Everything you need to know about Chinese New Year

February 17, 2015
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Foodies and lovers of Asian culture at the ready, for the time has come. It’s Chinese New Year and in between the dumplings, buns, lanterns, dancing dragons and firecrackers it’s going to be hard to escape the festivity that comes with the cultural celebration. And hey, no complaining here. Not sure where to start? Let us help you out.

The historical low-down on Chinese New Year

Chinese New Year is one of many festivals celebrated at the end of the Lunar calendar across the world. Japan, Korea, Mongolia, Tibet and Vietnam also share the holiday. Celebrated at the turn of the Chinese calendar, celebrations run from New Year’s Eve (this Wednesday February 18) to the Lantern Festival on March 5.

The Chinese lunar calendar is associated with the Chinese Zodiac which has twelve animal signs representing a year in a 12-year cycle. 2015 marks the Year of the Sheep. The Chinese commonly regard sheep as an auspicious animal so this year is expected to be a year of promise and prosperity.

Traditional cuisine

New Year’s Eve dinner is the most important part of Lunar celebrations. As it is usually the family reunion dinner, a number of meals are shared in large portions.

Customarily fish is served and dumplings abound, and both dishes signify prosperity for the coming year. Some other favourites include chicken feet, pig stomach and dim sum. New Year’s Cake, made with rice flour and sugar, is also very popular. Did someone say cake? Yes please.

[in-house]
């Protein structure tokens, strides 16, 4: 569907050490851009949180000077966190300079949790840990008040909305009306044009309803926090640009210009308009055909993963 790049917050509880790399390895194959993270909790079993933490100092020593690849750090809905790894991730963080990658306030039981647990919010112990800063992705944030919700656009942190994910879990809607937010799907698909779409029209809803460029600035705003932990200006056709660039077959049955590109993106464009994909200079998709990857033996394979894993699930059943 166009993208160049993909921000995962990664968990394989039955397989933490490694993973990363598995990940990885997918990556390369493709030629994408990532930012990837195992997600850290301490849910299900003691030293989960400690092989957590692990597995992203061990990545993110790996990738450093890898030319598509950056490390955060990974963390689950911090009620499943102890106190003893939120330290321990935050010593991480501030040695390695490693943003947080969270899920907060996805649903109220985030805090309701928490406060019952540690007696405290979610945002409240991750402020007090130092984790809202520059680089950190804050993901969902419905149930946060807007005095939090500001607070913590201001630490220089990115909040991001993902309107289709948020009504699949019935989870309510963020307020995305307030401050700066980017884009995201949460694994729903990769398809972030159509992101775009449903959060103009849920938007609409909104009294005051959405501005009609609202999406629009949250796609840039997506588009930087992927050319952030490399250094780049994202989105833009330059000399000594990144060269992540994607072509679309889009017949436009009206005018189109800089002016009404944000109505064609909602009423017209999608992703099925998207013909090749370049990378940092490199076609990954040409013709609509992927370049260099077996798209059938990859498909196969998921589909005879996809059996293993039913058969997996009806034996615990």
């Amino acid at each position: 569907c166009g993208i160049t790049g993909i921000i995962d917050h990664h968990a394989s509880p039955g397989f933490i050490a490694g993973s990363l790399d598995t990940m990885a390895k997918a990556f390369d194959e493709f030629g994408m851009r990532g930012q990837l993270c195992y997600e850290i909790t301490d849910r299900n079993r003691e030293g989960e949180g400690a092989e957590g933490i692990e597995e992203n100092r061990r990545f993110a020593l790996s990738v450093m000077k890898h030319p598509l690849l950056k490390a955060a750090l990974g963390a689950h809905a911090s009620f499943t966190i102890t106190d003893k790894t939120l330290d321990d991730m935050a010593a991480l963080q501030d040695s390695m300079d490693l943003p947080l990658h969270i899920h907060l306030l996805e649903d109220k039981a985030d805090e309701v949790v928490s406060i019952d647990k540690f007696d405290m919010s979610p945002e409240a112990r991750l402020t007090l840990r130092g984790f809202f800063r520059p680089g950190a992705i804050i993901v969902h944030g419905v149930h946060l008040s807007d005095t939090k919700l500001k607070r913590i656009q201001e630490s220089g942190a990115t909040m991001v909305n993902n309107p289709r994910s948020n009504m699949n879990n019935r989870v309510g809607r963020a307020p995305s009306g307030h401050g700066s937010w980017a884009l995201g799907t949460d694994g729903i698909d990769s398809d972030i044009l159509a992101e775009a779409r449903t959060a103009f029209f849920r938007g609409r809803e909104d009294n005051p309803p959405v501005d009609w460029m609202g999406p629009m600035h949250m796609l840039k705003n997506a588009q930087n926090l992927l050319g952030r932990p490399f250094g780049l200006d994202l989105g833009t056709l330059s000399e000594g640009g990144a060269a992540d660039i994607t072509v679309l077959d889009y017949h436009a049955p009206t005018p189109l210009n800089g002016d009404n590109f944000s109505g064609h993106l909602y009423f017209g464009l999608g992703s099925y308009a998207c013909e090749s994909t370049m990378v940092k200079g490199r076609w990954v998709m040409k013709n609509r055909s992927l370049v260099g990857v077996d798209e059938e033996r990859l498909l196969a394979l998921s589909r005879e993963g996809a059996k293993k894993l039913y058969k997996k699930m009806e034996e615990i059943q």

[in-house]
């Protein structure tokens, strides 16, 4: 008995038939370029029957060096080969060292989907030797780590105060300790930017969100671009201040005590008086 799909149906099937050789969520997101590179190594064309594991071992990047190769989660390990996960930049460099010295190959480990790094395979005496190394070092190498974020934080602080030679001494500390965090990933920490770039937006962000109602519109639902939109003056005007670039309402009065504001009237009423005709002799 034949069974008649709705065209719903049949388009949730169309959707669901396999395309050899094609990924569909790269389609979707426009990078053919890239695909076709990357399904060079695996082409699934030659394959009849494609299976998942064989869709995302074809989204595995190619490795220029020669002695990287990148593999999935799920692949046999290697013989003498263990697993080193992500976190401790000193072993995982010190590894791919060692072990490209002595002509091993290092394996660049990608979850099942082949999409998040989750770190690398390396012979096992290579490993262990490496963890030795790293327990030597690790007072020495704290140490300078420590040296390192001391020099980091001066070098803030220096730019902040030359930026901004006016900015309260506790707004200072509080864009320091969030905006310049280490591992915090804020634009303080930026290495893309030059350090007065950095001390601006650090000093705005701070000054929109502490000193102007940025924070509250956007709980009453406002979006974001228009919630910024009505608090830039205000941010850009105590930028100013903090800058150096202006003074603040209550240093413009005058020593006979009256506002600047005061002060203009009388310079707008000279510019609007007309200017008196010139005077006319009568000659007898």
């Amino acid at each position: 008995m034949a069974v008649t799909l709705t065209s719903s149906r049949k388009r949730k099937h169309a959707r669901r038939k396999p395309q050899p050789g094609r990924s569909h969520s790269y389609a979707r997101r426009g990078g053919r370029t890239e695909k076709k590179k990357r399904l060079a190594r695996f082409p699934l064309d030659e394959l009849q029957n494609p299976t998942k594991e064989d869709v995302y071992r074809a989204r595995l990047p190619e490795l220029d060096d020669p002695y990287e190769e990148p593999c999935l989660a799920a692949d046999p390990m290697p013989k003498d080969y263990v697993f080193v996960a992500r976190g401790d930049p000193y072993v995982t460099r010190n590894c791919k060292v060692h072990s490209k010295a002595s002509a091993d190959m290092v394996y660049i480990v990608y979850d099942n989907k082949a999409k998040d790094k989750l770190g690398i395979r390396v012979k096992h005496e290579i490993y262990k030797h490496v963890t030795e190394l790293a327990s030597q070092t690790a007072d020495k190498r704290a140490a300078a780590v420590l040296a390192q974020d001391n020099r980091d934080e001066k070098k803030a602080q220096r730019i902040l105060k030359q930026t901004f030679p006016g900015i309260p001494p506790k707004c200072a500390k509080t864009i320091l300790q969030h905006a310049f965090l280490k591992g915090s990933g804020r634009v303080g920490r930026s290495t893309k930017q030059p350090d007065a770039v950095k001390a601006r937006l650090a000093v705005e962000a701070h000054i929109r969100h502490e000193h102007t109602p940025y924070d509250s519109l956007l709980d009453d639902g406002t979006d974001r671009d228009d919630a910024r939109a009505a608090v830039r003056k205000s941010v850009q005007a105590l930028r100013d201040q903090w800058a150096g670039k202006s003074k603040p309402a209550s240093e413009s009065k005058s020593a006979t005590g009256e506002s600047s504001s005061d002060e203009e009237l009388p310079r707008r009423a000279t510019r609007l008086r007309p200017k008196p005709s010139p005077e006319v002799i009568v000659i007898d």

How to celebrate

If you want to celebrate the Lunar New Year like the Chinese, you’re expected to eat all day from dusk ’til dawn. Eating with family is also an important part of the tradition, as most people return home for the holiday.

Decorating your house in red and exchanging red pockets of money to express thanks for the past year is also a way to welcome in the year ahead. If you were born in the Year of the Sheep (born in 1967, 1979, 1991 or 2003) you should wear red in the form of clothing or jewellery to secure good luck. Some places also have twilight parades and dragon boat racing, two common events that are celebrated during Chinese New Year.

Where to celebrate

Chinese New Year brings with it a plethora of night noodle markets, park festivals and parties so look up what events are happening in your local area, go forth and be merry.

Common Chinese phrases

In Cantonese, it’s customary to say Gong Hey Fat Choy and in Mandarin, Gong Xi Fa Cai, which both mean Happy New Year. These phrases should be said to whoever is attending the New Year’s Eve dinner and if you make contact with anyone during the day preceding. It’s also respectful to say these things when you give each other the red pockets of money.

Eden Caceda

Eden Caceda is studying Arts at the University of Sydney, double majoring in Film Studies and Performance Studies. Eden blogs at edencaceda.com and tweets at @edencaceda.

Image credit: IQRemix, Flickr Creative Commons license

Videographer credit: Jay Liu, Petersham TAFE.

Presenter credit: Kris Cripps, Petersham TAFE.